Category: advocacy

Over the past few years, we’ve posted articles about bike theft prevention, from locking your bike, to web series about catching thieves, to Kickstarter-funded bike trackers, among many others.

In yesterday’s New York Times, there was a great article about the efforts of the San Francisco Police Department in combating bike theft using a variety of high-tech tools and techniques:

SAN FRANCISCO — Officer Matt Friedman fights crime with modern tools: Twitter, which he uses to publicize pictures of suspects and convicted criminals, and a GPS device, which he uses to track down stolen property.

In both cases, his lure is stolen bicycles — including the “bait bikes” that have recently been seeded throughout the city to tempt potential thieves. Equipped with GPS technology, the bicycles, which exist to be stolen, can be tracked down in real time and the thieves can be arrested.

Take a look at the complete article by visiting the NYT page here.

These aren’t run-of-the-mill “bait bikes”, either. SFPD doesn’t play around; they use expensive rigs equipped with GPS trackers to guarantee that when they catch up with offenders, they can charge them with a felony, not a slap on the wrist. Bike thieves, beware!!!

By now, many of you have heard that the U.S. Census released new data (based on 2012 surveys) recently that shows bike commuting up by around 60% over the past decade. This sounds great, doesn’t it?

But seasoned bike advocate and author Elly Blue has some concerns about the way those numbers are collected, interpreted, and presented. Like her, I’ve often felt that the Census data collection on bicycle travel left a lot to be desired, and Blue sums up her concerns very eloquently in a recent Bicycling Magazine blog post:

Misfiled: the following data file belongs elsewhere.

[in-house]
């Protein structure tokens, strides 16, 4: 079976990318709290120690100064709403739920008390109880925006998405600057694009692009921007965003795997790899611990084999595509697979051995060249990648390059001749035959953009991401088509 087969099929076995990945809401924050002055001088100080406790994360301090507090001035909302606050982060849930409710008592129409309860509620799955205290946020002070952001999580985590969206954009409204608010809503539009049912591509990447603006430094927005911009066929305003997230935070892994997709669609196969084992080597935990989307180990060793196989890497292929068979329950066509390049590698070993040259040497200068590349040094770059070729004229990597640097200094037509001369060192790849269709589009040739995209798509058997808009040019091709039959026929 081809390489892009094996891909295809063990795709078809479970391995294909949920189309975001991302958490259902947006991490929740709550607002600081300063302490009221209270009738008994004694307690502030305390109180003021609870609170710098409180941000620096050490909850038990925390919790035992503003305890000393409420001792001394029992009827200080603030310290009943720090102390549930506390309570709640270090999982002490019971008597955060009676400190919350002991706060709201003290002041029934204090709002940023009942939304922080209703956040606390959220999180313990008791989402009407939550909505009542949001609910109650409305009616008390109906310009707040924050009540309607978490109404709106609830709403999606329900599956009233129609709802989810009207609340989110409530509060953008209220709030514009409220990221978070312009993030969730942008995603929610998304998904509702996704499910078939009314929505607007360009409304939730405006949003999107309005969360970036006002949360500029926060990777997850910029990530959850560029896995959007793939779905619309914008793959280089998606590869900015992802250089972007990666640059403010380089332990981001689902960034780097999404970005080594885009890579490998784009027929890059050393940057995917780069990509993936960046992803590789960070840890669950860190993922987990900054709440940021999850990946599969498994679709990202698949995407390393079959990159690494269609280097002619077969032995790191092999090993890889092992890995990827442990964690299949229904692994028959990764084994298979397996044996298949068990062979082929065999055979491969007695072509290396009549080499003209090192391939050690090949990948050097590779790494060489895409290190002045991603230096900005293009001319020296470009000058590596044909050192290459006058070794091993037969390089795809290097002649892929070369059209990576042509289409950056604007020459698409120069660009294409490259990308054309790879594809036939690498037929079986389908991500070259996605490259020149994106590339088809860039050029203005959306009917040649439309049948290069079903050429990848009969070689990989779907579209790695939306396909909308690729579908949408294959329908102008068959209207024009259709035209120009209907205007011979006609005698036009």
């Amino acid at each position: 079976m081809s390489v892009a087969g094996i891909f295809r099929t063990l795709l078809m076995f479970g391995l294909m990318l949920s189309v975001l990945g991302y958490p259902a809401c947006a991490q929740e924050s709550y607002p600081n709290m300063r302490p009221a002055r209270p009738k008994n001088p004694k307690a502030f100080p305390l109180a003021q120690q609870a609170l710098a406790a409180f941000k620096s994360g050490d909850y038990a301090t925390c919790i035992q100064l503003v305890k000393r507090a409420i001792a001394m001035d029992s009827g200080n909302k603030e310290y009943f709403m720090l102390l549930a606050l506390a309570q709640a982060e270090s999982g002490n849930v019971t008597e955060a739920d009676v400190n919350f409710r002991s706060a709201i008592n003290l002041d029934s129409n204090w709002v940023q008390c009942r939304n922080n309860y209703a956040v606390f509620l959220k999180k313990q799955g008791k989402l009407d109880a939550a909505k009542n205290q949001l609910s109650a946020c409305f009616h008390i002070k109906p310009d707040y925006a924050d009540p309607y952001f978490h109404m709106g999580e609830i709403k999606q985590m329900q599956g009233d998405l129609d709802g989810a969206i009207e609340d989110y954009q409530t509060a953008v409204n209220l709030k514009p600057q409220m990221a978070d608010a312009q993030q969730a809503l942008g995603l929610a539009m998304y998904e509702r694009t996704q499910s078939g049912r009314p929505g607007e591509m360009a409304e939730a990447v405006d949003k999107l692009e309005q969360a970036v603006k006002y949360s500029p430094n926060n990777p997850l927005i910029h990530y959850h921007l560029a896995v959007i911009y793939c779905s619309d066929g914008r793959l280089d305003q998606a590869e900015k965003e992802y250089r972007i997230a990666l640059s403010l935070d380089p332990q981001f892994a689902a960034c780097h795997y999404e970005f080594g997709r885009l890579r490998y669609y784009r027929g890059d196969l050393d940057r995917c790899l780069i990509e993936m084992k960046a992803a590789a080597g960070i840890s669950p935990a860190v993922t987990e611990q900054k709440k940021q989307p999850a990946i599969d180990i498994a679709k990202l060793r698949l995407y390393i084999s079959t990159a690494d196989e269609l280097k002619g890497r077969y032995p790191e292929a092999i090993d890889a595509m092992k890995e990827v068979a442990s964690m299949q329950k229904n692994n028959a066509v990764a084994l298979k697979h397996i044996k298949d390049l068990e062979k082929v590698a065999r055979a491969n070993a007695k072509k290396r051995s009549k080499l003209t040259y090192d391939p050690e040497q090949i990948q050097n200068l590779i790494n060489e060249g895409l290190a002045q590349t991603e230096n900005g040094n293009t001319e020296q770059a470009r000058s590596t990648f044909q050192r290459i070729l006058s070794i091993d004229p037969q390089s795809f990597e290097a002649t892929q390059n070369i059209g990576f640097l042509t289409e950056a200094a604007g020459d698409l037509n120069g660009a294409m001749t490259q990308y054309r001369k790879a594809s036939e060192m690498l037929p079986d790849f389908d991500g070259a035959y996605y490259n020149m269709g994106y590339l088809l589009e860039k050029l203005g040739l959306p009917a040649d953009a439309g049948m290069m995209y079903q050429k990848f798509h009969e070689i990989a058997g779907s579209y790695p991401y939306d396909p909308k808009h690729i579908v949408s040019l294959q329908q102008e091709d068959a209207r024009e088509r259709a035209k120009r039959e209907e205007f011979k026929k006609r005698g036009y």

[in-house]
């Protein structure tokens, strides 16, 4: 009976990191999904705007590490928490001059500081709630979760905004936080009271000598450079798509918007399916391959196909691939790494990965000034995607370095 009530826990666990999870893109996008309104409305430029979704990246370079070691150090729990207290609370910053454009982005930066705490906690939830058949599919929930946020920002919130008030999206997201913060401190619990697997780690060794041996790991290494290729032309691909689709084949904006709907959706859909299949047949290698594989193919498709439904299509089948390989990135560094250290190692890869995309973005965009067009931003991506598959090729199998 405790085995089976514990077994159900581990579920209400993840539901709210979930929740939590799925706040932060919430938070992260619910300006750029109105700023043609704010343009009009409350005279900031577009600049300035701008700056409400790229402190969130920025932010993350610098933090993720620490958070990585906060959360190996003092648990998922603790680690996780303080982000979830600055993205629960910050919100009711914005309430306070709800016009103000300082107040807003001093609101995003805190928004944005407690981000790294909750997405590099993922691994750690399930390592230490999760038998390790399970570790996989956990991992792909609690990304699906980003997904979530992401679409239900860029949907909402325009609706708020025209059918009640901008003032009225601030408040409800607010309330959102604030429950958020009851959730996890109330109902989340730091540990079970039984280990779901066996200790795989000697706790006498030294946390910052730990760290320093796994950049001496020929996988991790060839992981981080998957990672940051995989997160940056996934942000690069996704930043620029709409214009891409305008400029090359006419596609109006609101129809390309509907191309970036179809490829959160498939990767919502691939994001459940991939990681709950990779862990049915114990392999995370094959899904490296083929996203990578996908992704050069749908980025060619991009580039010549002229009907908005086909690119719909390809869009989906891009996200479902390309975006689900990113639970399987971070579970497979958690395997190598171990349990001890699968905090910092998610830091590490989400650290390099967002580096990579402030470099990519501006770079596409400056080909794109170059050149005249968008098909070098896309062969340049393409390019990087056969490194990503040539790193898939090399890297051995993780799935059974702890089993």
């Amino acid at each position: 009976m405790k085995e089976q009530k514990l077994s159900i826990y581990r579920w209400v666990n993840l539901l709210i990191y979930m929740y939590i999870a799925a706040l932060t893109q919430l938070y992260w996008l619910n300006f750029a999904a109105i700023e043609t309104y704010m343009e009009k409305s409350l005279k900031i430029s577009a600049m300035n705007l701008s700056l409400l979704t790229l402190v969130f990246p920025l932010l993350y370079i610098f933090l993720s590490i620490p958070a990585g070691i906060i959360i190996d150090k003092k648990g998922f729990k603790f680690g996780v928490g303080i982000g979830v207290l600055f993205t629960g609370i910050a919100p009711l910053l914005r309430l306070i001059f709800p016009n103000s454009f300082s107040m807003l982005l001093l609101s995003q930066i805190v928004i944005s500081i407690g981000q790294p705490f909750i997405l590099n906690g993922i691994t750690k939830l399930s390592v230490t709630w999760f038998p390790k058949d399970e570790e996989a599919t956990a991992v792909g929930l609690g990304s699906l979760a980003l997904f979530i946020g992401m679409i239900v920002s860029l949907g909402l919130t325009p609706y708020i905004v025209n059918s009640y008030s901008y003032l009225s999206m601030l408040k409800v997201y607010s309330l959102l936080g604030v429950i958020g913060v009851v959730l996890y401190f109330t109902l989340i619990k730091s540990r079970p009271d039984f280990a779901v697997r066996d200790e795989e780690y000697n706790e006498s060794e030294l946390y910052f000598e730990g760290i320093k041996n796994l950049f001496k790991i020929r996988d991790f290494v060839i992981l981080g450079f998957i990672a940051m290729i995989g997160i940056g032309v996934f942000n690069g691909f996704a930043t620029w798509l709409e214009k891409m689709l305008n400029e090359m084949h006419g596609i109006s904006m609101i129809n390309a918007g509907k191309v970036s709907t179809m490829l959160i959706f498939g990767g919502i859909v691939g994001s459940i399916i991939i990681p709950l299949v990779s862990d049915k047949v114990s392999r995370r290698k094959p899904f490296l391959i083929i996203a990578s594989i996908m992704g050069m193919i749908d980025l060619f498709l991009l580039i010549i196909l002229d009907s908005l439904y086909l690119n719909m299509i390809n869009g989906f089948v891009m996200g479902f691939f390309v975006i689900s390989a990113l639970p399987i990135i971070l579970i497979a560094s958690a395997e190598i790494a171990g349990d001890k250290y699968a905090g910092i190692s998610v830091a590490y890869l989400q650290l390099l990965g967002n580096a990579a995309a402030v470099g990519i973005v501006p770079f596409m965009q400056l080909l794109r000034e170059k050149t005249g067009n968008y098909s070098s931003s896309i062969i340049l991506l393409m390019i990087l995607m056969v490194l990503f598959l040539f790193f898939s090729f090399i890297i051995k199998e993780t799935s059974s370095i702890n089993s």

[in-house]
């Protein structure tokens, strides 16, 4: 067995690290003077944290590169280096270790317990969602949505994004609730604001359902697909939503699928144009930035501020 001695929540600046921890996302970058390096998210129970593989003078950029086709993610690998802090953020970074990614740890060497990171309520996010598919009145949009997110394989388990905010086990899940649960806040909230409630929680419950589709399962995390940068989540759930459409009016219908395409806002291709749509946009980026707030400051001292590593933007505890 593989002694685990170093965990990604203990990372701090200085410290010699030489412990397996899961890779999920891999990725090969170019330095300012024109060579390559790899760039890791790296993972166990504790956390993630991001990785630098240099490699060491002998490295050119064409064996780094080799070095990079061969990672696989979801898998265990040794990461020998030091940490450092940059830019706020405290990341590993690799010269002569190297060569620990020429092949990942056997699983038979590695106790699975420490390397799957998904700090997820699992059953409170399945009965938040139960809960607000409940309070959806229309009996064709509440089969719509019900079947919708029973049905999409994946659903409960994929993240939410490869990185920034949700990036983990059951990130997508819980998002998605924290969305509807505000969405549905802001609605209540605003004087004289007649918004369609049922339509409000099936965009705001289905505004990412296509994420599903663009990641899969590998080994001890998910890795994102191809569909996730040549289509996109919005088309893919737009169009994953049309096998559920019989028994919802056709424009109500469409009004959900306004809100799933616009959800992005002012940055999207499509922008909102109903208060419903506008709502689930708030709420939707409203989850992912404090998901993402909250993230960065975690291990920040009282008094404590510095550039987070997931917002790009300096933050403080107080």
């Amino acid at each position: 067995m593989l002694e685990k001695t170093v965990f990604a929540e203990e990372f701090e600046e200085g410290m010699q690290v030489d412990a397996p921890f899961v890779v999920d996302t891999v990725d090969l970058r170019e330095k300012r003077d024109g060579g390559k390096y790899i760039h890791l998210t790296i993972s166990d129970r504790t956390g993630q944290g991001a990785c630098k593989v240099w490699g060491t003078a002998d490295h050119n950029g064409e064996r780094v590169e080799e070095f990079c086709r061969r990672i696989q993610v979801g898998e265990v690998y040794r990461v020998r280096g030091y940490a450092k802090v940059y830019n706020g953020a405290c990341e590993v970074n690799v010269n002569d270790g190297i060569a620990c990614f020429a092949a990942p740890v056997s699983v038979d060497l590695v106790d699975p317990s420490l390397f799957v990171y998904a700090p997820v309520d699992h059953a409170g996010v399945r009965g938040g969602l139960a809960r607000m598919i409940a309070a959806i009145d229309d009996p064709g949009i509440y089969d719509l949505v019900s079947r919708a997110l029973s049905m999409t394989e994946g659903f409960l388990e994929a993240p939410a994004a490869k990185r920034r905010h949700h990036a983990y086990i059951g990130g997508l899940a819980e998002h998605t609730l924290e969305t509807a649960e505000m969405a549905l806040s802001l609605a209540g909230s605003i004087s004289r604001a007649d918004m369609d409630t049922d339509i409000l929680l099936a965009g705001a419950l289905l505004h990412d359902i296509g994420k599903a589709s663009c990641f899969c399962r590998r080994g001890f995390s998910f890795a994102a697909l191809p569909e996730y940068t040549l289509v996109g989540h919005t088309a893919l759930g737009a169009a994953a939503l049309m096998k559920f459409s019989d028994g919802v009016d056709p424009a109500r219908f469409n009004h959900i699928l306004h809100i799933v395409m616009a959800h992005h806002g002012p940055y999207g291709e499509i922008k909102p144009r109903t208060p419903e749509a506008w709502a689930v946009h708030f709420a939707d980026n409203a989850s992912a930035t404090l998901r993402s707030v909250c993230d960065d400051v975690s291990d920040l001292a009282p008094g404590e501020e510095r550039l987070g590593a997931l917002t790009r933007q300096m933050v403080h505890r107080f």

New census numbers are out for 2012 (press release). Any time you hear anything in the next few years about the number of people who bicycle in the US or in a specific city and state, there is a very good chance the numbers will be from this survey. Proceed with caution: They don’t necessarily mean what we want them to.

Spin on over, give it a read, and then come back to tell us what you think — do you sometimes feel that bike commuters get under-represented? Are there more of us than the numbers show? Any other thoughts — we’d love to hear them!

The other day, I stumbled across a great essay on the somewhat controversial “Idaho Stop”, where cyclists are allowed to treat stop signs as yield signs if the coast is clear. The concept tends not to be too popular with “vehicular cycling” proponents, who believe that bicycles must follow all of the rules and regs that are applied to motor vehicles. The rub is that in a number of areas, the “Idaho Stop” is a law on the books, geared specifically to cyclists’s unique road needs.

If you’ve looked around a city lately, you might’ve noticed that many cyclists don’t obey many traffic laws. They roll through stop signs, instead of coming to a complete stop, and brazenly ride through red lights if there aren’t any cars coming.

Cyclists reading this might be nodding guiltily in recognition of their own behavior. Drivers might be angrily remembering the last biker they saw flout the law, wondering when traffic police will finally crack down and assign some tickets.

But the cyclists are probably in the right here. While it’s obviously reckless for them to blow through an intersection when they don’t have the right of way, research and common sense say that slowly rolling through a stop sign on a bike shouldn’t be illegal in the first place.

Take a look at this thoughtful and comprehensive essay by visiting the Vox page here.

We’d love to hear your thoughts on the Idaho Stop, and other cycling-specific laws or practices. Leave them in the comments below.

Here’s an article I spotted in the Washington Post‘s free daily, Express, with the catchy headline “Good Luck Parking That Thing”. It seems that the D.C. Metro area’s many bike commuters (3.1% of commuters, according to recent Census reports) are more than parking areas can handle: